A Acely Garza-Garcia

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The limb blastemal cells of an adult salamander regenerate the structures distal to the level of amputation, and the surface protein Prod 1 is a critical determinant of their proximodistal identity. The anterior gradient protein family member nAG is a secreted ligand for Prod 1 and a growth factor for cultured newt blastemal cells. nAG is sequentially(More)
We report the molecular design and synthesis of EG00229, 2, the first small molecule ligand for the VEGF-A receptor neuropilin 1 (NRP1) and the structural characterization of NRP1-ligand complexes by NMR spectroscopy and X-ray crystallography. Mutagenesis studies localized VEGF-A binding in the NRP1 b1 domain and a peptide fragment of VEGF-A was shown to(More)
The most extensive regenerative ability in adult vertebrates is found in the salamanders. Although it is often suggested that regeneration is an ancestral property for vertebrates, our studies on the cell-surface three-finger-protein Prod 1 provide clear evidence for the importance of local evolution of limb regeneration in salamanders. Prod 1 is implicated(More)
BACKGROUND Following the amputation of a limb, newts and salamanders have the capability to regenerate the lost tissues via a complex process that takes place at the site of injury. Initially these cells undergo dedifferentiation to a state competent to regenerate the missing limb structures. Crucially, dedifferentiated cells have memory of their level of(More)
Hfq is a bacterial RNA binding protein that facilitates small RNA-mediated posttranscriptional gene regulation. In Vibrio cholerae, Hfq and four Hfq-dependent small RNAs are essential for the expression of virulence genes, but little is known about this mechanism at the molecular level. To better understand V. cholerae Hfq structure and mechanism, we(More)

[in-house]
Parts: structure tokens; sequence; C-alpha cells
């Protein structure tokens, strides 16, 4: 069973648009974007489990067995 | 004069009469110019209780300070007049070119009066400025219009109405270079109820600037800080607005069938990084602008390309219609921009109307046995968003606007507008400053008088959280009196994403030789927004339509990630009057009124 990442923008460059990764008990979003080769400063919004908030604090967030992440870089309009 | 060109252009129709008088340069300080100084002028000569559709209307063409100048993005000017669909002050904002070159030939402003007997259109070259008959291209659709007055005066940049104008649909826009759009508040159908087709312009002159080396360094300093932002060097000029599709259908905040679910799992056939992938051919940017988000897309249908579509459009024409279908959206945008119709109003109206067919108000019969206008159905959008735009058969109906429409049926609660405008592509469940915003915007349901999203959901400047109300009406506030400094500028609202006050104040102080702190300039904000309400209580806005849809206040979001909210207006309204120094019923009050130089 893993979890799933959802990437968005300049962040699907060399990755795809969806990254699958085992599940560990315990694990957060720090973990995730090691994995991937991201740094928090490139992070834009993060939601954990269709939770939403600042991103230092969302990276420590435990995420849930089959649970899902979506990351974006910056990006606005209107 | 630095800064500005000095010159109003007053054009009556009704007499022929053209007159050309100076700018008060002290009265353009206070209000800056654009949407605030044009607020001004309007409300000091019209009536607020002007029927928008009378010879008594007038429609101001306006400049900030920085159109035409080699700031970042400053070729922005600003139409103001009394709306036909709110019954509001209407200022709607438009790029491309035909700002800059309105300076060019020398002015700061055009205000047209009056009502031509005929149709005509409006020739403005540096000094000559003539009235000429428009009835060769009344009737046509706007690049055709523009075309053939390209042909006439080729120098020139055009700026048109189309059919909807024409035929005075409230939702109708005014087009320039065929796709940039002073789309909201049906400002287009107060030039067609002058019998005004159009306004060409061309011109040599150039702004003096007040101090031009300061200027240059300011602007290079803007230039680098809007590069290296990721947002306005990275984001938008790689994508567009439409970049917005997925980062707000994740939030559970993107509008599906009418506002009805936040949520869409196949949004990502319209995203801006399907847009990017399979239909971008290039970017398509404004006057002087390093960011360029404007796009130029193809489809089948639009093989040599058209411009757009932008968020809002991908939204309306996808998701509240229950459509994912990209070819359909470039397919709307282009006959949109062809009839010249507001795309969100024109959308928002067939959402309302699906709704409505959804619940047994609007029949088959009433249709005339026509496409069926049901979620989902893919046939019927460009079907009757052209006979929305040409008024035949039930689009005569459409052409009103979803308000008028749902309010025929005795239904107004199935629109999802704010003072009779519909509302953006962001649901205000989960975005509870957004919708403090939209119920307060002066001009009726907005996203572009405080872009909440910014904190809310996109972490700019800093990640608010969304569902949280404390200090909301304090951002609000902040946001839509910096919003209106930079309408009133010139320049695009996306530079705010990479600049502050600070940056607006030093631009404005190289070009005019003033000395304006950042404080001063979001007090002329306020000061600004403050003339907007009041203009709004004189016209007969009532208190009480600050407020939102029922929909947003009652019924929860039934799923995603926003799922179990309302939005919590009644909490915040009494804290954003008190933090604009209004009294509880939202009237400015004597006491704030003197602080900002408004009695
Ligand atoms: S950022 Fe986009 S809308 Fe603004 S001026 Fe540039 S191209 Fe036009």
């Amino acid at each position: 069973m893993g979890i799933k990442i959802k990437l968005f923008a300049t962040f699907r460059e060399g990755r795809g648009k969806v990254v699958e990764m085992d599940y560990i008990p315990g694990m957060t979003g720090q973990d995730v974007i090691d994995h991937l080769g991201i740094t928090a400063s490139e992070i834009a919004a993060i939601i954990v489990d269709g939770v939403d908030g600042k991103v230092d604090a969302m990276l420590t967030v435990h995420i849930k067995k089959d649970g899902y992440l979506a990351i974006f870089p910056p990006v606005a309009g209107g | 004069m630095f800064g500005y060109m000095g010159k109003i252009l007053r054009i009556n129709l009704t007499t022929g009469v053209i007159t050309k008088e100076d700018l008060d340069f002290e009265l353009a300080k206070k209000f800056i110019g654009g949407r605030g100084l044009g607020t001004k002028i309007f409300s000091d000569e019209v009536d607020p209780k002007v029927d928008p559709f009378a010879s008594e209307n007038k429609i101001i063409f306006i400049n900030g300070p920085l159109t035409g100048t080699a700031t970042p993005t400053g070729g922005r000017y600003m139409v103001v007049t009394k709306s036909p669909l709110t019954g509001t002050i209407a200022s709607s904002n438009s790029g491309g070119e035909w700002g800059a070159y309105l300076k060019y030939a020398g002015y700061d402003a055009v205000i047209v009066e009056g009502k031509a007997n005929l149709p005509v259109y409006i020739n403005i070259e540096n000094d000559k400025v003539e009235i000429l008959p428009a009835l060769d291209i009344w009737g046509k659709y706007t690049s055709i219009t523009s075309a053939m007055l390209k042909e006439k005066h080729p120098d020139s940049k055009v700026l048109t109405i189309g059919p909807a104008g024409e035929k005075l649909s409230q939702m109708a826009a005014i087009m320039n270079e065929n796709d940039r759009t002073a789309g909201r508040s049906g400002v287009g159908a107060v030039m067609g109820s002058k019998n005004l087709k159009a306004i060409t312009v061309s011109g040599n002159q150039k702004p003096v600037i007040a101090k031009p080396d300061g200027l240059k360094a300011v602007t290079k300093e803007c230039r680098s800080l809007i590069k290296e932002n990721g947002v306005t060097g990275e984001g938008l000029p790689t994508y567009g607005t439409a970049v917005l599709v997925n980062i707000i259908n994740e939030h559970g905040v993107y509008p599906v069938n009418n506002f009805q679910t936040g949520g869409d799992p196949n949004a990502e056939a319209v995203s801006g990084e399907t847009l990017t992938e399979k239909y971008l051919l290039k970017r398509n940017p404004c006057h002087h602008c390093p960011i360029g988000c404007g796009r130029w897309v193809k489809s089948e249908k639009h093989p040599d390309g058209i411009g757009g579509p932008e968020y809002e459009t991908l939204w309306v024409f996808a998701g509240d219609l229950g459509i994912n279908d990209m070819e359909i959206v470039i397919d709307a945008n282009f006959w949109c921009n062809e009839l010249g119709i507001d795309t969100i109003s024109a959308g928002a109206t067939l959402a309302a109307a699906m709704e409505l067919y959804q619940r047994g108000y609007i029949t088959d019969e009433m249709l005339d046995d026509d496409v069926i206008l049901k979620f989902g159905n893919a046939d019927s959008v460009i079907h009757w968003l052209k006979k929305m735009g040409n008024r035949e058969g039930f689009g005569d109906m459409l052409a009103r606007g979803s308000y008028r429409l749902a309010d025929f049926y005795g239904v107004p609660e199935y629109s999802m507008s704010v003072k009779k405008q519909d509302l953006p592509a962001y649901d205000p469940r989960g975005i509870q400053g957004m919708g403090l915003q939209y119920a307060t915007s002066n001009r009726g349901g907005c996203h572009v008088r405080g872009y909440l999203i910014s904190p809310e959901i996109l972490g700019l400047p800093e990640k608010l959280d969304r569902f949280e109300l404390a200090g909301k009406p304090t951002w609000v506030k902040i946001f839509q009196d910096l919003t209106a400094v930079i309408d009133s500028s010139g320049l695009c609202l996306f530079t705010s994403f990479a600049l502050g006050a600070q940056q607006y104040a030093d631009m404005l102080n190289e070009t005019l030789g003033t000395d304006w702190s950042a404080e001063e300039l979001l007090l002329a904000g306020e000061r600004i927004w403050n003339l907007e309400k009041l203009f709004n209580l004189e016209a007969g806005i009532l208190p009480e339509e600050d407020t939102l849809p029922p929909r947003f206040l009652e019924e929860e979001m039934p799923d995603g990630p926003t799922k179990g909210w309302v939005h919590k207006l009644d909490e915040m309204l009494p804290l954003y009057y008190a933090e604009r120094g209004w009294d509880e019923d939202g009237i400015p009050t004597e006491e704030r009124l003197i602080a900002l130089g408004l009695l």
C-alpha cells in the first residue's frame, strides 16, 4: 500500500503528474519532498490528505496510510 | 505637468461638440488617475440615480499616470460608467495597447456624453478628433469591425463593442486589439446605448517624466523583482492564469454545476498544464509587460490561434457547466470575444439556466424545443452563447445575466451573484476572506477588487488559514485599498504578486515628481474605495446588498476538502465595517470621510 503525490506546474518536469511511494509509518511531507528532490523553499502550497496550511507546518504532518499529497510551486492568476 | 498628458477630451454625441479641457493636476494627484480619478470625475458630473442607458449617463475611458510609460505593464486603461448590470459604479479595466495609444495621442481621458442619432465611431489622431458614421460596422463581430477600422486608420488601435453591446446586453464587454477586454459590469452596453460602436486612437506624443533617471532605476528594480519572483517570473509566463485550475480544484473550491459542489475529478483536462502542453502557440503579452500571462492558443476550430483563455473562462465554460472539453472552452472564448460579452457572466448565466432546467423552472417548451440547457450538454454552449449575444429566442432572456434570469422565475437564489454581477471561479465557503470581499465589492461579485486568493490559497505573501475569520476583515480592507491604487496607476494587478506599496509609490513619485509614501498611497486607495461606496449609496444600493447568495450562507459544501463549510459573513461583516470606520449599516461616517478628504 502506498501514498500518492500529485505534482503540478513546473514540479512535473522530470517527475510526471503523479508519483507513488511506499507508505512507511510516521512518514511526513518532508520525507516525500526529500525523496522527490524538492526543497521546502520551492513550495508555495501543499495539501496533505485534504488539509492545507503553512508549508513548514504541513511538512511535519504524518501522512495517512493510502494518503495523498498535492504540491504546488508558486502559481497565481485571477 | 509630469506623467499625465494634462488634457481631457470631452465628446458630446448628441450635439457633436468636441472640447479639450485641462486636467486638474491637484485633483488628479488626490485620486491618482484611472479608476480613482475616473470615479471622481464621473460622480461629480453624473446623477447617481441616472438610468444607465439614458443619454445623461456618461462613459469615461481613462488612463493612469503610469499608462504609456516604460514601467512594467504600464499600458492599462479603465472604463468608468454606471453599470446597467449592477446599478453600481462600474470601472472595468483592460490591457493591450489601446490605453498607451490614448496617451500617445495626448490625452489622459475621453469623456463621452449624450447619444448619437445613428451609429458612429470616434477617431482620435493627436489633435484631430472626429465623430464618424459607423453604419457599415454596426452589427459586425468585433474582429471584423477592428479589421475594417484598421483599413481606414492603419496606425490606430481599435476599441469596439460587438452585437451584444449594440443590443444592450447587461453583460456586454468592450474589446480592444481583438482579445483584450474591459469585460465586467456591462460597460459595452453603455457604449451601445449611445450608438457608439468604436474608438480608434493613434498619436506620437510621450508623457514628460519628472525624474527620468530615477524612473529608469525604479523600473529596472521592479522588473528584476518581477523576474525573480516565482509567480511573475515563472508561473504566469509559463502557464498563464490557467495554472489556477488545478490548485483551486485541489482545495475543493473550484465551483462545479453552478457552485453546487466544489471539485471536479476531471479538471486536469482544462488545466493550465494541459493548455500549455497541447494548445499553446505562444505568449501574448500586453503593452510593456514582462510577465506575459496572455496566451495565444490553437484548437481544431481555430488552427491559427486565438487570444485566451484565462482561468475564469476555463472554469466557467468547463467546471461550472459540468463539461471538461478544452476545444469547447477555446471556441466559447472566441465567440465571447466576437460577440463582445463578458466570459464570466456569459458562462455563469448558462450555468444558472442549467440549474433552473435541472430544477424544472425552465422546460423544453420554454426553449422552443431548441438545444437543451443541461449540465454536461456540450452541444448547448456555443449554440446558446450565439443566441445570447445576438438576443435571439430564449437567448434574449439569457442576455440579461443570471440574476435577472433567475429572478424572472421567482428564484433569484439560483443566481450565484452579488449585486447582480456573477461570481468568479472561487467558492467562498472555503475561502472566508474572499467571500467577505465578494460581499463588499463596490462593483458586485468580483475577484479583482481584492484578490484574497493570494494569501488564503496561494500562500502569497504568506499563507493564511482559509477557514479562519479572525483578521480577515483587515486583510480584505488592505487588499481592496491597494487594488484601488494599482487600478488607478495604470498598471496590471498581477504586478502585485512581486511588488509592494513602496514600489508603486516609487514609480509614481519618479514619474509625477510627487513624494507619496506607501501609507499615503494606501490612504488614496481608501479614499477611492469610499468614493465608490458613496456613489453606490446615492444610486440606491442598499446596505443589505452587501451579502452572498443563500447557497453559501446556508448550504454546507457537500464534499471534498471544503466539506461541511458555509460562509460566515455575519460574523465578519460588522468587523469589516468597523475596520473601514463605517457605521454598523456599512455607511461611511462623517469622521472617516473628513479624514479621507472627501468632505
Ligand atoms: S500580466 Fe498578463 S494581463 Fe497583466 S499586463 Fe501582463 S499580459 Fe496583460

OBJECTIVE IgG aPL against domain I of β2-glycoprotein I (β2GPI) [anti-DI (aDI)] is associated with the pathogenesis of APS, an autoimmune disease defined by thrombosis and pregnancy morbidity. To date, however, no study has demonstrated direct pathogenicity of IgG aDI in vivo. In this proof-of-concept study, we designed a novel system to affinity purify(More)
Pathogenic antiphospholipid antibodies (aPL) cause the antiphospholipid syndrome (APS) by interacting with domain I (DI) of beta-2-glycoprotein I (β(2)GPI). The aPL/β(2)GPI complex then exerts pathogenic effects on target cells. We previously described periplasmic bacterial expression of native and mutated variants of DI, and reported the presence of(More)
INTRODUCTION Currently available clinical assays to detect antiphospholipid antibodies (aPL) test for IgG and IgM antibodies to cardiolipin (aCL) and β2-glycoprotein I (aβ2GPI). It has been suggested that testing for IgA aPL and for antibodies to Domain I (DI), which carries the key antigenic epitopes of β2GPI, could add value to these current tests. We(More)
Anterior gradient (AG) proteins have a thioredoxin fold and are targeted to the secretory pathway where they may act in the ER, as well as after secretion into the extracellular space. A newt member of the family (nAG) was previously identified as interacting with the GPI-anchored salamander-specific three-finger protein called Prod1. Expression of nAG has(More)
The urodele amphibians (salamanders) are the only adult tetrapods able to regenerate the limb. It is unclear if this is an ancestral property that is retained in salamanders but lost in other tetrapods or if it evolved in salamanders. The three-finger protein Prod 1 is implicated in the mechanism of newt limb regeneration, and no orthologs have been found(More)